By MATT MCINTOSH and SUSAN MANN
The closure of Heinz's Leamington processing plant will have a widespread impact on the economy of southwestern Ontario, say members of Ontario's agricultural industry.
The H.J. Heinz Company of Canada announced the plant's closing to their employees yesterday. By mid-2014, hundreds of salaried, unionized, and seasonal workers will loose their jobs as a direct result of the closure.
But Heinz employees are only a portion of those affected by the announcement.
"The region has built a huge industry around Heinz, so the decision to close completely is very bad news," says Larry Verbeke, a Leamington town councilor and a member of the Essex County Federation of Agriculture's executive board. "It's going to impact everyone from employees to fuel suppliers, tomato growers, machinery dealers, and so on."
Verbeke adds the plant closure might also lower land values in the area.
Walter Brown, tomato farmer and director on the Ontario Processing Vegetable Growers board, highlights the financial burden put on growers. He notes that after a series of very dry years Leamington area tomato farmers invested a lot of money into irrigation; some even collectively financed a water line leading into Essex County from Lake Erie.
"We invested time and money in those systems so we could stay competitive in the global market, only for that market to disappear in a single day," says Brown. "Of course, growers also have significant amounts of money invested in machinery which is no longer needed."
Other commodity groups are also concerned over the plant closure. The Leamington plant is a major white bean processor, and Marinus Bakker, an Ontario Bean Producers’ Marketing Board director, says he is uncertain what will happen to the market once the plant shuts its doors.
"Heinz buys the majority of our white beans, so we're naturally concerned when one of their major facilities closes," he says. "We have not had the time to digest the company’s decision, so we are not sure what's going to happen at this point."
Thompsons Limited, however, sells Ontario white beans to Heinz facilities around the world, and Brian Coutts, farm services manager for the Blenheim branch of Thompsons Limited, says he believes the company will remain a major buyer despite the closure.
Nevertheless, Thompsons’ services will see some major changes, he says.
"We do a lot of crop consulting with tomato growers in the Leamington area, specifically with fertilizer, agronomy, and crop protection. Now that the (Heinz plant) is closing, we have to focus on what is going replace the tomato," he says.
Premier and Agriculture Minister Kathleen Wynne says in a prepared statement emailed by her agriculture ministry communications director she is “extremely disappointed with the decision by Heinz to close its Leamington operations.”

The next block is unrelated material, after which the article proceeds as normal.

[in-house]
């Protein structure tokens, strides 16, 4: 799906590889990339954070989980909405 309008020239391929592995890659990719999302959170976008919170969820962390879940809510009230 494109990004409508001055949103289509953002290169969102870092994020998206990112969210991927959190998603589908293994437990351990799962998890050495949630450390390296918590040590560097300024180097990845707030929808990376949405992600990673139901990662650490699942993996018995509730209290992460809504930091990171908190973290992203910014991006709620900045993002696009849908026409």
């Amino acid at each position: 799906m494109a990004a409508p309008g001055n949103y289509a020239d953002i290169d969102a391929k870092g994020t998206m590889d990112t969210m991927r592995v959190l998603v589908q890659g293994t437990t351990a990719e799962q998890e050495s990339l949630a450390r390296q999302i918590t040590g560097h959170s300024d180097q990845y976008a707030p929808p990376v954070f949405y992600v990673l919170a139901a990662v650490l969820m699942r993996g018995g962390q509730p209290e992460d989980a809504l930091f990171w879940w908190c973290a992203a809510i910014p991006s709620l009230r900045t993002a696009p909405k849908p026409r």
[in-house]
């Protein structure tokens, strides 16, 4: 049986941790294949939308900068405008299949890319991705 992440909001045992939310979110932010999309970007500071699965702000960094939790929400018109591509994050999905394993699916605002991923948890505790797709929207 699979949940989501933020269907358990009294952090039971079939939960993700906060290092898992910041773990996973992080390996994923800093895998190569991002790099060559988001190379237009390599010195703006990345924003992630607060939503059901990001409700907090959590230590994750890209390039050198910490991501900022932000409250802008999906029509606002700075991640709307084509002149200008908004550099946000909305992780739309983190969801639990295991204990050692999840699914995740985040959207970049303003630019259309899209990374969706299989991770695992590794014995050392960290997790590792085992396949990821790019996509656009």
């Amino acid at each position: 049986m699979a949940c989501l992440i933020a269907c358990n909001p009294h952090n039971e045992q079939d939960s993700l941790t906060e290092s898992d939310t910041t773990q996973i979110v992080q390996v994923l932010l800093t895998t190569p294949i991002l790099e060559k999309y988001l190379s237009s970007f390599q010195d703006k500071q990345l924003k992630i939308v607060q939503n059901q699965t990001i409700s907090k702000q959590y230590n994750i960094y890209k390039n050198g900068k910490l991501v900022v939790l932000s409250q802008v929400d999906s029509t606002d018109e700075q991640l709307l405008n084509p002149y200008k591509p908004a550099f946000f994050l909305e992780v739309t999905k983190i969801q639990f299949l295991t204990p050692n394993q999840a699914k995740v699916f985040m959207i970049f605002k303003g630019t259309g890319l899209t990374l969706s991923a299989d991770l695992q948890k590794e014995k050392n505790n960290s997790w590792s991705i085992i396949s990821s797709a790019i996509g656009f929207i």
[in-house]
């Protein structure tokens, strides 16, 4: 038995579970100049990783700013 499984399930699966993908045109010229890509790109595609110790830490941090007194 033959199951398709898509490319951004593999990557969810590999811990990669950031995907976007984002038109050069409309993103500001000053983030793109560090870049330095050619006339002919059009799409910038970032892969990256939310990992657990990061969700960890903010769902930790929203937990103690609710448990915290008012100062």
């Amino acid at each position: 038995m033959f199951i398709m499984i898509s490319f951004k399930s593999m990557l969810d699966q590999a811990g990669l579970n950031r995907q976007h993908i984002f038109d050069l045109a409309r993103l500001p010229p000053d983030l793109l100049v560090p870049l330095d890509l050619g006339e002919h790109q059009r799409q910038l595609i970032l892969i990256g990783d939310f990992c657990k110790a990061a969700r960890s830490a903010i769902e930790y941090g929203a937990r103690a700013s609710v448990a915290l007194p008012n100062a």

She adds that she is working hard “with elected officials, economic development officers as well as agricultural groups to explore opportunities for the food processing sector in the area.”
The agriculture ministry has a regional team in the area meeting with growers, community members, economic development agencies and the company, says Mark Cripps, agriculture ministry communications director. “There is the potential for alternative uses for the current facility.”
Ontario Federation of Agriculture president Mark Wales says the closure of Heinz’s Leamington plant will make it harder for the agriculture sector to meet the premier’s challenge issued earlier this fall to double its growth and create 120,000 new jobs by 2020. “This was a large processing facility and we need processing facilities to process what we grow. Not only have we lost the processing facility, we will also lose the acreage of crop that was filling it.”
The federation plans to reach out to other producer organizations to explore new opportunities to keep the land used for processing tomatoes in agricultural production and safeguard the economic stability of the rural community.
“We need to get another processor in to replace this one,” Wales says. “If there was a good idea for the facility, like a good use for it or something, that would be a role for government.”
Another thing that’s needed is a transition plan for processing tomato growers. With the Leamington plant slated to close by June next year, “that means there is no 2014 crop for the farmers who were growing those tomatoes. There are some small Ontario processors but really they are not going to take up the slack so there will need to be some help.”
Wales asks what crops the farmers will grow. “They have a lot of capital investment in that (tomato growing) equipment and what happens to it? Is there something else they can use it on and is there another crop they can grow?”
Currently the farmers’ opportunities are limited to growing corn and soybeans. But other crops need to be developed for farmers to transition into. Wales says “we’ve had a transition for tobacco when that industry eventually collapsed.” BF